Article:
Do investors value sustainability index inclusion?
Changes in sustainability index inclusion (i.e., becoming incorporated in high visibility sustainability indices such as the Dow Jones Sustainability Index or, on the contrary, leaving them) generate only limited stock market reactions. However, this does not mean that companies do not benefit from to sustainability index inclusion. In fact, becoming listed in such indices attracts more attention from financial analysts. Furthermore, remaining listed in them increases the percentage of equity held by long-term investors over time. This suggests that investors value activities related to Corporate Social Responsibility.
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Investors and responsible investing (1)
An increasing number of investors pay attention to sustainability issues, as reflected in the growing number of articles on the matter (Figure 1). Since 2006, over 2,000 signatories with more than 80 US$ trillion assets under management have signed the UN Principles for Responsible Investment (PRI) and joined one of the most prominent networks of responsible investors in order to demonstrate their commitment to environmental, social, and governance factors in investment decisions.*
*Source: United Nations Principles for Responsible Investment website.
The role of sustainability indices (1)(2)
Indices such as the Dow Jones Sustainability Indices (DJSI) help market and non-market actors evaluate the performance of the world’s leading publicly-traded companies based on social, environmental, and financial criteria. Since these indices are publicly available and companies have to compete to be listed, inclusion in sustainability indices sends discernible signals to the market. Each year, firms invest considerable amounts in sustainability and CSR activities (e.g., by setting up information systems or paying external assurance providers to audit their CSR reports) to be ranked among the top sustainability players within an industry - but is it worth it?
Does sustainability index inclusion pay off? (1)
While previous results remain inconclusive, recent large-scale longitudinal event studies show that changes in sustainability index inclusion generate only limited stock market reactions: being added to, or getting deleted from, the DJSI barely has an effect on corporate stock prices or trading volumes. Yet, this does not mean that sustainability index inclusion does not matter. In fact, these studies highlight that firms benefit from being included in the DJSI:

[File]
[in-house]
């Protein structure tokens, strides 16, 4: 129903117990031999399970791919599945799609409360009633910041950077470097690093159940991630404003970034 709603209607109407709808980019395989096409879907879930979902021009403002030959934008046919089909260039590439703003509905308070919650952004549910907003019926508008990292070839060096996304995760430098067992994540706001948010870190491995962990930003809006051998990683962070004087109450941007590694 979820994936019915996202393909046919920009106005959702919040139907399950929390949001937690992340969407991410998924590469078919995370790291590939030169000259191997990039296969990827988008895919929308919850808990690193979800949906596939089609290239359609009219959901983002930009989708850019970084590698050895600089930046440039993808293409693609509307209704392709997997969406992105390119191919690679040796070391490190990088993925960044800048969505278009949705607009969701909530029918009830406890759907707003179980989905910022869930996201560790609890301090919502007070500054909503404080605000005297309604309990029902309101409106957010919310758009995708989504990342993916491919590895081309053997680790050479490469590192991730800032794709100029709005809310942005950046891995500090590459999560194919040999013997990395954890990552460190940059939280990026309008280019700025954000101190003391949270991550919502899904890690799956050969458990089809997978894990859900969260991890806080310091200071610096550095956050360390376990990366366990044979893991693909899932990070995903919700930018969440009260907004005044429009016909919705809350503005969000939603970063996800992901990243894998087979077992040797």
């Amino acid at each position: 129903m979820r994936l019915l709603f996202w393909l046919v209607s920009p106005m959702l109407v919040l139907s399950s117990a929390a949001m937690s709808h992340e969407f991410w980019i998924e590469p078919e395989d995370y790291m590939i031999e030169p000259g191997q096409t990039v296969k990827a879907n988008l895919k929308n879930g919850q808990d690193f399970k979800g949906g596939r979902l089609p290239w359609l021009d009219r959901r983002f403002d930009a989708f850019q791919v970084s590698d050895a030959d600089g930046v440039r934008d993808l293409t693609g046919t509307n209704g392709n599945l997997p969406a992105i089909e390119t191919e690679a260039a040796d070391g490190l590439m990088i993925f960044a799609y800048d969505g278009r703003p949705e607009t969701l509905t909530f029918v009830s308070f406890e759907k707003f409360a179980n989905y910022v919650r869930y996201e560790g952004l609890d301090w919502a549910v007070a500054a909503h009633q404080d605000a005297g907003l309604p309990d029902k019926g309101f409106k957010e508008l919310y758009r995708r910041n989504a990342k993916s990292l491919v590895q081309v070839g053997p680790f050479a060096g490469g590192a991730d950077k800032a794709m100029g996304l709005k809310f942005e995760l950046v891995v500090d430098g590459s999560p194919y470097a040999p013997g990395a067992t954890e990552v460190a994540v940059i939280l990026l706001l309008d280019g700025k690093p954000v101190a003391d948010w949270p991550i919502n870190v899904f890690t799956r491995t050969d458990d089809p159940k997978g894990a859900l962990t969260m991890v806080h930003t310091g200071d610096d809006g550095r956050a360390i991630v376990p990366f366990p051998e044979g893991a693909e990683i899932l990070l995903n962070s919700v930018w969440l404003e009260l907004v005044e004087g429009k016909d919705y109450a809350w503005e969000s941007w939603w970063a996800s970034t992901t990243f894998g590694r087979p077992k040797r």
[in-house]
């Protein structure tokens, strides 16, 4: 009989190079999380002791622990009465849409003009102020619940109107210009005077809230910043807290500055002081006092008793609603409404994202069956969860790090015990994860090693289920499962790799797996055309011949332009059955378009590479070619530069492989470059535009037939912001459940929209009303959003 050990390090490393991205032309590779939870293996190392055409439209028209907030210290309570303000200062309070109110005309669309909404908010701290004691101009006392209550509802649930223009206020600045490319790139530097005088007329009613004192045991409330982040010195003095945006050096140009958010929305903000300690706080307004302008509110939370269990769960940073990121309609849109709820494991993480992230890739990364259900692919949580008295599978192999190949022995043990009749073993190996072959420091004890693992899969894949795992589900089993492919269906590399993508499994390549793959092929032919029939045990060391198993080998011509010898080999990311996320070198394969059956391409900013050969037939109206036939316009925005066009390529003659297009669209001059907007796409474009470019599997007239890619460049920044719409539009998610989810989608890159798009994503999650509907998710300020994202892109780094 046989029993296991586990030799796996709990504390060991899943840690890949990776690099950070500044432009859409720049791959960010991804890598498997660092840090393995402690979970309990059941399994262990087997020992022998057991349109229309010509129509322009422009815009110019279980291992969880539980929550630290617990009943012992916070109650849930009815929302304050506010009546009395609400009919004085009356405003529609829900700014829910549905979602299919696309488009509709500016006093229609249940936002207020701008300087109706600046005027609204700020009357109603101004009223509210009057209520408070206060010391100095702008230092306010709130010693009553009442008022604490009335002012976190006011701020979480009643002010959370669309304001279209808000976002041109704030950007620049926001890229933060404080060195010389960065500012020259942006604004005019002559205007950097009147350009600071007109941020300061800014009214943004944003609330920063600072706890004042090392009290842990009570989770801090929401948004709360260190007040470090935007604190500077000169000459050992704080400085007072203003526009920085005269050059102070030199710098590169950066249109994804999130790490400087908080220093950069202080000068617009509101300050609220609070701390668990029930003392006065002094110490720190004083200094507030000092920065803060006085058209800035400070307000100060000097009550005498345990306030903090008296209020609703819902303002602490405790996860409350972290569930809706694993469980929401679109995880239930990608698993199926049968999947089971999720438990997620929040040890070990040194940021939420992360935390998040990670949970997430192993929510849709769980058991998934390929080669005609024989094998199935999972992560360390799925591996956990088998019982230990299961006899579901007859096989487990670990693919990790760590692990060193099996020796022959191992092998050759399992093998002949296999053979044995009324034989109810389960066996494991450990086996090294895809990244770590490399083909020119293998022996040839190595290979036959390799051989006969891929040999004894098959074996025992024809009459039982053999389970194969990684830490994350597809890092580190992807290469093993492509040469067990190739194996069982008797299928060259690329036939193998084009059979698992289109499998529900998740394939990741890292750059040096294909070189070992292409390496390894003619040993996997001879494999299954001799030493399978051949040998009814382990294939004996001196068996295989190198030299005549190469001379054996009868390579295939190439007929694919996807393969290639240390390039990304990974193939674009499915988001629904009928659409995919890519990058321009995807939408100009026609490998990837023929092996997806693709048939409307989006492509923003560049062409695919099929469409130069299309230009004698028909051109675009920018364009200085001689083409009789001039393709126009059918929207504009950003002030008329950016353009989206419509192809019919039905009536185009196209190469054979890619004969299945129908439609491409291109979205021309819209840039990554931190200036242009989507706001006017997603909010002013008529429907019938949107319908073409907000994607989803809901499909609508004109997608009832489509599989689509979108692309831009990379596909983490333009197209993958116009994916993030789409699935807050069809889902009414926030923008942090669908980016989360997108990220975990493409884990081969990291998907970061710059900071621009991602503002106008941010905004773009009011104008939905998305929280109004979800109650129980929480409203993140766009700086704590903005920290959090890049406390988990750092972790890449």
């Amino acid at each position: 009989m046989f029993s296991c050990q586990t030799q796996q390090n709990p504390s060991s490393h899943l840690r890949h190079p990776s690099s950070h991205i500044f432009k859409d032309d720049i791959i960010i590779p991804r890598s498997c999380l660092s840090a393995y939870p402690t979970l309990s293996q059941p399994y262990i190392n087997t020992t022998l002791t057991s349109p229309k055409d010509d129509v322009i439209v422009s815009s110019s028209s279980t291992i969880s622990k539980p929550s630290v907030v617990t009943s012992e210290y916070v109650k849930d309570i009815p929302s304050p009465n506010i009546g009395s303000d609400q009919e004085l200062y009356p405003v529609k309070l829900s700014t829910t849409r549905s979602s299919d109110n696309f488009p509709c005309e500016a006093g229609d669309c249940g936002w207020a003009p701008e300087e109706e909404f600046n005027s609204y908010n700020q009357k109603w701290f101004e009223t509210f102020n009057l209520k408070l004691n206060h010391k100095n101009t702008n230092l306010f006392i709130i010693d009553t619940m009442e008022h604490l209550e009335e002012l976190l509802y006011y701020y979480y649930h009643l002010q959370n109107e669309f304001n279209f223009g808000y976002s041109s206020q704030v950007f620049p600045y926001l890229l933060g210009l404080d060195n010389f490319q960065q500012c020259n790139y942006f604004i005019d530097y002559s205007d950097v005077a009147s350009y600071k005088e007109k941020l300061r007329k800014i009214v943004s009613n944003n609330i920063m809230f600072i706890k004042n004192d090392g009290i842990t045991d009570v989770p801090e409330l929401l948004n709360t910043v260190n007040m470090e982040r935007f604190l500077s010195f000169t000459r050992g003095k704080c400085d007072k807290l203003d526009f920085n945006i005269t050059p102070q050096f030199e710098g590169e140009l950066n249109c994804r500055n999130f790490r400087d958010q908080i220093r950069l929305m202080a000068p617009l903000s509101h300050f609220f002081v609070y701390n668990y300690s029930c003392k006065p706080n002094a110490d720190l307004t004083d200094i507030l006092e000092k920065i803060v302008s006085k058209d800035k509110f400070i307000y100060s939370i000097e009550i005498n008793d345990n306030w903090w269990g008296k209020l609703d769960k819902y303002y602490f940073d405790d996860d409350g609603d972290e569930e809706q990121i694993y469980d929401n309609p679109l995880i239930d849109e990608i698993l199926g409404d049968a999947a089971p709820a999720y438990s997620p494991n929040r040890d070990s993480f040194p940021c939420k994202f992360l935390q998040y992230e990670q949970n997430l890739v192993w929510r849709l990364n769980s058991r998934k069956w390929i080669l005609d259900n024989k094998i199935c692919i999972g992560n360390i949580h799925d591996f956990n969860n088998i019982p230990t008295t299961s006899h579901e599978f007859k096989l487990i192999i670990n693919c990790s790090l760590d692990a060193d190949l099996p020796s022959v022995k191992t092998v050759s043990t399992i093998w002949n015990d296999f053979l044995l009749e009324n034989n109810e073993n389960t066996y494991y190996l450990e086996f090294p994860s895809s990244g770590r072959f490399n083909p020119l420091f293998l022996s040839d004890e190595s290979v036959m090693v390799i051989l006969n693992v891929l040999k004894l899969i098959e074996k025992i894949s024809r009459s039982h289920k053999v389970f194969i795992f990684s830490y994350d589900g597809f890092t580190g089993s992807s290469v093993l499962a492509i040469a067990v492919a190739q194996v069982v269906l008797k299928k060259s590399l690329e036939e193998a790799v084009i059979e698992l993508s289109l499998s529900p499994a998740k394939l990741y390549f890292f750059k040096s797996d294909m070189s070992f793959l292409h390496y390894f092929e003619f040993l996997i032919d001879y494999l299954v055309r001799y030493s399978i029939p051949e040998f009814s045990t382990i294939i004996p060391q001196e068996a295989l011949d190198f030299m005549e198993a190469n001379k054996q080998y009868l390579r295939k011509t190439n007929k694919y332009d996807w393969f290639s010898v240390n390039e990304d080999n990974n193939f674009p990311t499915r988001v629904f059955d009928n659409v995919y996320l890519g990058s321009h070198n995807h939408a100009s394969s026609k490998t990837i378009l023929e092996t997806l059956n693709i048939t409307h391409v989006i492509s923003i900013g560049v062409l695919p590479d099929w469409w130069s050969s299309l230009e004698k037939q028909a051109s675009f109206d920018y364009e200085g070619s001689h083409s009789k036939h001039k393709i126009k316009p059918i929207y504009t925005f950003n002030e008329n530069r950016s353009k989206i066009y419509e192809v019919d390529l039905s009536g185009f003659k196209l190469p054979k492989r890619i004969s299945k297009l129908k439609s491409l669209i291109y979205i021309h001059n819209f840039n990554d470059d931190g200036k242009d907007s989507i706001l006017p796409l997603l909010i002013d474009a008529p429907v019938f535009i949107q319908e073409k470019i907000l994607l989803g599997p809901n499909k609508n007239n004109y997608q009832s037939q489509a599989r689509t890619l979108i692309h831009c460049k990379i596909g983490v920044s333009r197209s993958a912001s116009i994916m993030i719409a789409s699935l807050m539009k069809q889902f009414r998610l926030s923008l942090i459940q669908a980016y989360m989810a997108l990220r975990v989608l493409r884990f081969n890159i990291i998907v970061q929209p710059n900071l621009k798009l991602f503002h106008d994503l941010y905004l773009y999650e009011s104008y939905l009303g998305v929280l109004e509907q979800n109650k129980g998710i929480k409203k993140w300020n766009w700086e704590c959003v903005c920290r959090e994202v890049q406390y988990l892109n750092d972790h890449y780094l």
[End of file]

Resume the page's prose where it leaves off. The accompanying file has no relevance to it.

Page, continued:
Being included in the DJSI attracts increased attention from financial analysts (Figure 2). In 2005, companies added to the DJSI had 15% less financial analysts following them (equivalent to about 2 financial analysts) compared to firms with a similar level of CSR. In 2015, companies added to the DJSI had on average 29% more analysts following them (equivalent to about 5 financial analysts).
Remaining in the DJSI increases the percentage of equity held by long-term investors (Figure 3). In 2005, companies that continued to be listed in the DJSI had 0.1% less equity held by long-term investors. In 2015, firms that remained listed in the DJSI had on average 0.4% more equity, i.e., approximately $112 million of market value, held by long-term investors relative to CSR-equivalent firms.
In view of the growing number of sustainability equity indices (e.g., ESG indices in the MSCI, Russel, and DJSI families), the frequency, and thus the economic significance of these effects may increase and accumulate over time. The potential value of remaining in these indices in terms of long-term shareholding is worth billions of dollars.
- Durand, R., Paugam L., & Stolowy, H. (2019). Do investors value sustainability indices? Replication, development, and new evidence on CSR visibility. Strategic Management Journal. Find the article on Knowedge@HEC
- Hawn, O., Chatterji, A. K., & Mitchell, W. (2018). Do investors actually value sustainability? New evidence from investor reactions to the Dow Jones Sustainability Index (DJSI). Strategic Management Journal, 39(4), 949-976.